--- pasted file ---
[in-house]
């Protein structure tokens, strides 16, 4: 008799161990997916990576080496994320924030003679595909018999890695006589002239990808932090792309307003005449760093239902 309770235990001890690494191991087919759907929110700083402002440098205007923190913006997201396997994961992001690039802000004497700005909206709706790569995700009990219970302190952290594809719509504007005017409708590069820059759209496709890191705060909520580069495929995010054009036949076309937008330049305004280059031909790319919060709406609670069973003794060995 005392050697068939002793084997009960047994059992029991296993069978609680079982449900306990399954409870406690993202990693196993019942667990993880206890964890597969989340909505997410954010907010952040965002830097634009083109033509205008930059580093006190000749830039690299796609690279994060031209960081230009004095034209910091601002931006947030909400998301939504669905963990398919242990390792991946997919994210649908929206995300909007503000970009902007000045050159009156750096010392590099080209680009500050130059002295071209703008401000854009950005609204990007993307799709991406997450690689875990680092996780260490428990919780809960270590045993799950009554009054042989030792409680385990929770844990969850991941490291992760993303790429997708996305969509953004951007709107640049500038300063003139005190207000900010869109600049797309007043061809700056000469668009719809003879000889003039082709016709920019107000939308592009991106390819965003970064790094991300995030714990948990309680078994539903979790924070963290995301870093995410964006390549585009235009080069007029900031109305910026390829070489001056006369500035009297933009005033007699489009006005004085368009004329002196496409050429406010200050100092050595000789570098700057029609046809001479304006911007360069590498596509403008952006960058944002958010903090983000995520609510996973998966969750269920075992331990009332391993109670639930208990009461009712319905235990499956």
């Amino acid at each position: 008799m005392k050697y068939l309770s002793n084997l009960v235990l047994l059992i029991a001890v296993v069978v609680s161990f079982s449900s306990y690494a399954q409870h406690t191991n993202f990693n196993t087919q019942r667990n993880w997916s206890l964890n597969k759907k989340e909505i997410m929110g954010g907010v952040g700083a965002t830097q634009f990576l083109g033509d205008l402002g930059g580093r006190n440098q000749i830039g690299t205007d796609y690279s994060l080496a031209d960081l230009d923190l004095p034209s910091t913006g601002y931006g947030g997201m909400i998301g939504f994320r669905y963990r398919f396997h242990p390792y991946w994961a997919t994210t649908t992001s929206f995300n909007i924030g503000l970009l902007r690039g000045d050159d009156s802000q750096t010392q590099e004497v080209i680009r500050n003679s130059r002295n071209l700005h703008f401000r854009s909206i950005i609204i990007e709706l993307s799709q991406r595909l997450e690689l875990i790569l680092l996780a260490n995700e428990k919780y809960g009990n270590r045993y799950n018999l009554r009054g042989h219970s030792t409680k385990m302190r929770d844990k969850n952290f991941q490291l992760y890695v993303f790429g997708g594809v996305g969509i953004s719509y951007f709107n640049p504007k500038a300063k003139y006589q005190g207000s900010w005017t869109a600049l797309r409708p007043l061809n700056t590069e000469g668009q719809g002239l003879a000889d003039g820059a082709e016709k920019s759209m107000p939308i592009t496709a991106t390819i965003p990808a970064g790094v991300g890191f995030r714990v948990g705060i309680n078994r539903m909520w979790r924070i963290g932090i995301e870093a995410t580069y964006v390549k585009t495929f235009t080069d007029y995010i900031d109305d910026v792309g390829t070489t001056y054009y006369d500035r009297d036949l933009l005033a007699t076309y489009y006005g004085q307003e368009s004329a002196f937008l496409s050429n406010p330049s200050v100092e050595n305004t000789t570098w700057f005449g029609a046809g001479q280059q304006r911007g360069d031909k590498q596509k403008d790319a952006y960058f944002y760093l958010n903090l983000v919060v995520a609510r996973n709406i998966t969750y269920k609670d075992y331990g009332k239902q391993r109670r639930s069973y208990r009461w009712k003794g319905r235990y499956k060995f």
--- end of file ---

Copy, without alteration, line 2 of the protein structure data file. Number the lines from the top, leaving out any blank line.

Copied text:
């Protein structure tokens, strides 16, 4: 008799161990997916990576080496994320924030003679595909018999890695006589002239990808932090792309307003005449760093239902 309770235990001890690494191991087919759907929110700083402002440098205007923190913006997201396997994961992001690039802000004497700005909206709706790569995700009990219970302190952290594809719509504007005017409708590069820059759209496709890191705060909520580069495929995010054009036949076309937008330049305004280059031909790319919060709406609670069973003794060995 005392050697068939002793084997009960047994059992029991296993069978609680079982449900306990399954409870406690993202990693196993019942667990993880206890964890597969989340909505997410954010907010952040965002830097634009083109033509205008930059580093006190000749830039690299796609690279994060031209960081230009004095034209910091601002931006947030909400998301939504669905963990398919242990390792991946997919994210649908929206995300909007503000970009902007000045050159009156750096010392590099080209680009500050130059002295071209703008401000854009950005609204990007993307799709991406997450690689875990680092996780260490428990919780809960270590045993799950009554009054042989030792409680385990929770844990969850991941490291992760993303790429997708996305969509953004951007709107640049500038300063003139005190207000900010869109600049797309007043061809700056000469668009719809003879000889003039082709016709920019107000939308592009991106390819965003970064790094991300995030714990948990309680078994539903979790924070963290995301870093995410964006390549585009235009080069007029900031109305910026390829070489001056006369500035009297933009005033007699489009006005004085368009004329002196496409050429406010200050100092050595000789570098700057029609046809001479304006911007360069590498596509403008952006960058944002958010903090983000995520609510996973998966969750269920075992331990009332391993109670639930208990009461009712319905235990499956």